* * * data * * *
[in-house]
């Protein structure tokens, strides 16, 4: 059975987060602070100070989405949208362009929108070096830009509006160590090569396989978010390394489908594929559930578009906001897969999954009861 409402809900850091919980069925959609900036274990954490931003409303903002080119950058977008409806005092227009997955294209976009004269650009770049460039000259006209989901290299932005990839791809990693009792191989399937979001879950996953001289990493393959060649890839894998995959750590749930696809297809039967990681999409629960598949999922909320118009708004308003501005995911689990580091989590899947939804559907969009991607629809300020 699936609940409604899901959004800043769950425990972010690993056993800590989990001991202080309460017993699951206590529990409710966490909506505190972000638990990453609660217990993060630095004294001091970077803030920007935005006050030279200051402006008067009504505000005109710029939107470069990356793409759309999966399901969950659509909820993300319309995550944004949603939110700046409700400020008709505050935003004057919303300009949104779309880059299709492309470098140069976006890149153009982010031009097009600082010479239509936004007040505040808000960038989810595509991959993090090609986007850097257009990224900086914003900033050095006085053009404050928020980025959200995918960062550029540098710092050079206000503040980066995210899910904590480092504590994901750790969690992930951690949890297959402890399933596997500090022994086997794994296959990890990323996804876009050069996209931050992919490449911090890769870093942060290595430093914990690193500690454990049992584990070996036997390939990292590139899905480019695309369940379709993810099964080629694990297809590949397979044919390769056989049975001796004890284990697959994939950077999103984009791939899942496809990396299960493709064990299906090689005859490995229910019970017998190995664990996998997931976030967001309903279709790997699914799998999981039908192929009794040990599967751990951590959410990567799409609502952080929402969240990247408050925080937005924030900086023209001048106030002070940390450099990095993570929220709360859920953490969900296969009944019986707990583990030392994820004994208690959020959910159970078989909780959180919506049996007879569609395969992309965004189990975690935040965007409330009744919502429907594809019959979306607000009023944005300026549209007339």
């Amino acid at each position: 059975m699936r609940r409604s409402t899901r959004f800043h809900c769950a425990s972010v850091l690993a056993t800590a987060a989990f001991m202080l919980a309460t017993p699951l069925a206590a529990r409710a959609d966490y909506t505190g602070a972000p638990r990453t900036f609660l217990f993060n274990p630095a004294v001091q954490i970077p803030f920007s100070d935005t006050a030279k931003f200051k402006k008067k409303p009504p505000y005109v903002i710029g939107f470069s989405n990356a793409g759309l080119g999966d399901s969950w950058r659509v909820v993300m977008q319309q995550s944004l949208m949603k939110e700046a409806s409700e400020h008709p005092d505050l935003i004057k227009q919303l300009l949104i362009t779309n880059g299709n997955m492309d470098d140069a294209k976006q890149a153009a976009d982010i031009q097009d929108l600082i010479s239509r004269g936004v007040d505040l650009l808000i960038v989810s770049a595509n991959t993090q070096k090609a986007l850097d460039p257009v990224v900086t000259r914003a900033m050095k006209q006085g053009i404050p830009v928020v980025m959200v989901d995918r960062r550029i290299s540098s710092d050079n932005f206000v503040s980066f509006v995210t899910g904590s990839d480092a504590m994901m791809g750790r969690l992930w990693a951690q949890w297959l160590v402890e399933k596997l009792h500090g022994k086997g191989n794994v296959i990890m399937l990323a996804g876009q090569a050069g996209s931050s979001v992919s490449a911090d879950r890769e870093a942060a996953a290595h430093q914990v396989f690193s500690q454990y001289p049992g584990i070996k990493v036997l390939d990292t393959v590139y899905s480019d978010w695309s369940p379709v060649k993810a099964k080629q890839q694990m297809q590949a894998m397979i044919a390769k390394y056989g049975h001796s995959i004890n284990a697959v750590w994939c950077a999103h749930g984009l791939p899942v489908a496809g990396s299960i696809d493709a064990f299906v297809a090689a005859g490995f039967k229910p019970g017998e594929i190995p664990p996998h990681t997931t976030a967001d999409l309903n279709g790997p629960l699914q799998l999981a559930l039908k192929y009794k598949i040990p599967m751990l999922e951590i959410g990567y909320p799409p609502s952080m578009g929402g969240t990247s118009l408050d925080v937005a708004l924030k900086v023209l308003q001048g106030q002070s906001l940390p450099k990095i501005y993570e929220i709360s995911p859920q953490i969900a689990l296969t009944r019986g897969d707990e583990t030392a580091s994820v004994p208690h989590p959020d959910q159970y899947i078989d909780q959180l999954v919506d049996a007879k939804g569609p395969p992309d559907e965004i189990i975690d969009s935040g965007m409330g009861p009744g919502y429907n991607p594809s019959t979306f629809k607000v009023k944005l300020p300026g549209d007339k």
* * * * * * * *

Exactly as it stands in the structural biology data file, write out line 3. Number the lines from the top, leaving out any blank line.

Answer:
């Amino acid at each position: 059975m699936r609940r409604s409402t899901r959004f800043h809900c769950a425990s972010v850091l690993a056993t800590a987060a989990f001991m202080l919980a309460t017993p699951l069925a206590a529990r409710a959609d966490y909506t505190g602070a972000p638990r990453t900036f609660l217990f993060n274990p630095a004294v001091q954490i970077p803030f920007s100070d935005t006050a030279k931003f200051k402006k008067k409303p009504p505000y005109v903002i710029g939107f470069s989405n990356a793409g759309l080119g999966d399901s969950w950058r659509v909820v993300m977008q319309q995550s944004l949208m949603k939110e700046a409806s409700e400020h008709p005092d505050l935003i004057k227009q919303l300009l949104i362009t779309n880059g299709n997955m492309d470098d140069a294209k976006q890149a153009a976009d982010i031009q097009d929108l600082i010479s239509r004269g936004v007040d505040l650009l808000i960038v989810s770049a595509n991959t993090q070096k090609a986007l850097d460039p257009v990224v900086t000259r914003a900033m050095k006209q006085g053009i404050p830009v928020v980025m959200v989901d995918r960062r550029i290299s540098s710092d050079n932005f206000v503040s980066f509006v995210t899910g904590s990839d480092a504590m994901m791809g750790r969690l992930w990693a951690q949890w297959l160590v402890e399933k596997l009792h500090g022994k086997g191989n794994v296959i990890m399937l990323a996804g876009q090569a050069g996209s931050s979001v992919s490449a911090d879950r890769e870093a942060a996953a290595h430093q914990v396989f690193s500690q454990y001289p049992g584990i070996k990493v036997l390939d990292t393959v590139y899905s480019d978010w695309s369940p379709v060649k993810a099964k080629q890839q694990m297809q590949a894998m397979i044919a390769k390394y056989g049975h001796s995959i004890n284990a697959v750590w994939c950077a999103h749930g984009l791939p899942v489908a496809g990396s299960i696809d493709a064990f299906v297809a090689a005859g490995f039967k229910p019970g017998e594929i190995p664990p996998h990681t997931t976030a967001d999409l309903n279709g790997p629960l699914q799998l999981a559930l039908k192929y009794k598949i040990p599967m751990l999922e951590i959410g990567y909320p799409p609502s952080m578009g929402g969240t990247s118009l408050d925080v937005a708004l924030k900086v023209l308003q001048g106030q002070s906001l940390p450099k990095i501005y993570e929220i709360s995911p859920q953490i969900a689990l296969t009944r019986g897969d707990e583990t030392a580091s994820v004994p208690h989590p959020d959910q159970y899947i078989d909780q959180l999954v919506d049996a007879k939804g569609p395969p992309d559907e965004i189990i975690d969009s935040g965007m409330g009861p009744g919502y429907n991607p594809s019959t979306f629809k607000v009023k944005l300020p300026g549209d007339k």